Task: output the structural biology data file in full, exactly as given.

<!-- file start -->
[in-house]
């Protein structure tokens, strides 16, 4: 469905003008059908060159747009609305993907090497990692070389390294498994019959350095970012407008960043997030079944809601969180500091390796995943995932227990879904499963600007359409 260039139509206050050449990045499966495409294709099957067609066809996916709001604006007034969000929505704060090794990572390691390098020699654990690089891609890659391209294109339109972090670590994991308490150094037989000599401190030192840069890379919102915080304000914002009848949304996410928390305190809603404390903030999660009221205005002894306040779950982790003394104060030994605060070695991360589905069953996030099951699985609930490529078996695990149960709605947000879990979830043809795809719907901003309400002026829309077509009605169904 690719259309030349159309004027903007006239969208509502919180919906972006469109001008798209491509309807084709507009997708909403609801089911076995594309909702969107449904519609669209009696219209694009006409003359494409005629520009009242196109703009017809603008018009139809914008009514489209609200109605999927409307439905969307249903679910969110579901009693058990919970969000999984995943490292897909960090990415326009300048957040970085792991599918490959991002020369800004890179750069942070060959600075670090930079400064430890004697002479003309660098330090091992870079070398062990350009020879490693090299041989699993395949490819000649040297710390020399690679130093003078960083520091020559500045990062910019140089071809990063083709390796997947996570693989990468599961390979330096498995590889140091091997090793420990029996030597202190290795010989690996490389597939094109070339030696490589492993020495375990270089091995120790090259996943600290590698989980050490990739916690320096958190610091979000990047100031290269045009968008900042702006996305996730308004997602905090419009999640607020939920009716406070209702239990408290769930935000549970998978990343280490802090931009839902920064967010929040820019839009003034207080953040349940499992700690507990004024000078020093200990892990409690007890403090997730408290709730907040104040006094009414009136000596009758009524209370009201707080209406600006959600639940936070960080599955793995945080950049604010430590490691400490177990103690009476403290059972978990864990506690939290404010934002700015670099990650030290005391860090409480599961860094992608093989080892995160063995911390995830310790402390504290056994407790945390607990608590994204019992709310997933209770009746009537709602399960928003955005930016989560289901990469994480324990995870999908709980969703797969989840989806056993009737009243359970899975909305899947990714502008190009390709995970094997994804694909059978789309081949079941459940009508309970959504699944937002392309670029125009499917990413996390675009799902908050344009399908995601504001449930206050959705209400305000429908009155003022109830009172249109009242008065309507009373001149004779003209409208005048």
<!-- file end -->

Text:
[in-house]
């Protein structure tokens, strides 16, 4: 469905003008059908060159747009609305993907090497990692070389390294498994019959350095970012407008960043997030079944809601969180500091390796995943995932227990879904499963600007359409 260039139509206050050449990045499966495409294709099957067609066809996916709001604006007034969000929505704060090794990572390691390098020699654990690089891609890659391209294109339109972090670590994991308490150094037989000599401190030192840069890379919102915080304000914002009848949304996410928390305190809603404390903030999660009221205005002894306040779950982790003394104060030994605060070695991360589905069953996030099951699985609930490529078996695990149960709605947000879990979830043809795809719907901003309400002026829309077509009605169904 690719259309030349159309004027903007006239969208509502919180919906972006469109001008798209491509309807084709507009997708909403609801089911076995594309909702969107449904519609669209009696219209694009006409003359494409005629520009009242196109703009017809603008018009139809914008009514489209609200109605999927409307439905969307249903679910969110579901009693058990919970969000999984995943490292897909960090990415326009300048957040970085792991599918490959991002020369800004890179750069942070060959600075670090930079400064430890004697002479003309660098330090091992870079070398062990350009020879490693090299041989699993395949490819000649040297710390020399690679130093003078960083520091020559500045990062910019140089071809990063083709390796997947996570693989990468599961390979330096498995590889140091091997090793420990029996030597202190290795010989690996490389597939094109070339030696490589492993020495375990270089091995120790090259996943600290590698989980050490990739916690320096958190610091979000990047100031290269045009968008900042702006996305996730308004997602905090419009999640607020939920009716406070209702239990408290769930935000549970998978990343280490802090931009839902920064967010929040820019839009003034207080953040349940499992700690507990004024000078020093200990892990409690007890403090997730408290709730907040104040006094009414009136000596009758009524209370009201707080209406600006959600639940936070960080599955793995945080950049604010430590490691400490177990103690009476403290059972978990864990506690939290404010934002700015670099990650030290005391860090409480599961860094992608093989080892995160063995911390995830310790402390504290056994407790945390607990608590994204019992709310997933209770009746009537709602399960928003955005930016989560289901990469994480324990995870999908709980969703797969989840989806056993009737009243359970899975909305899947990714502008190009390709995970094997994804694909059978789309081949079941459940009508309970959504699944937002392309670029125009499917990413996390675009799902908050344009399908995601504001449930206050959705209400305000429908009155003022109830009172249109009242008065309507009373001149004779003209409208005048």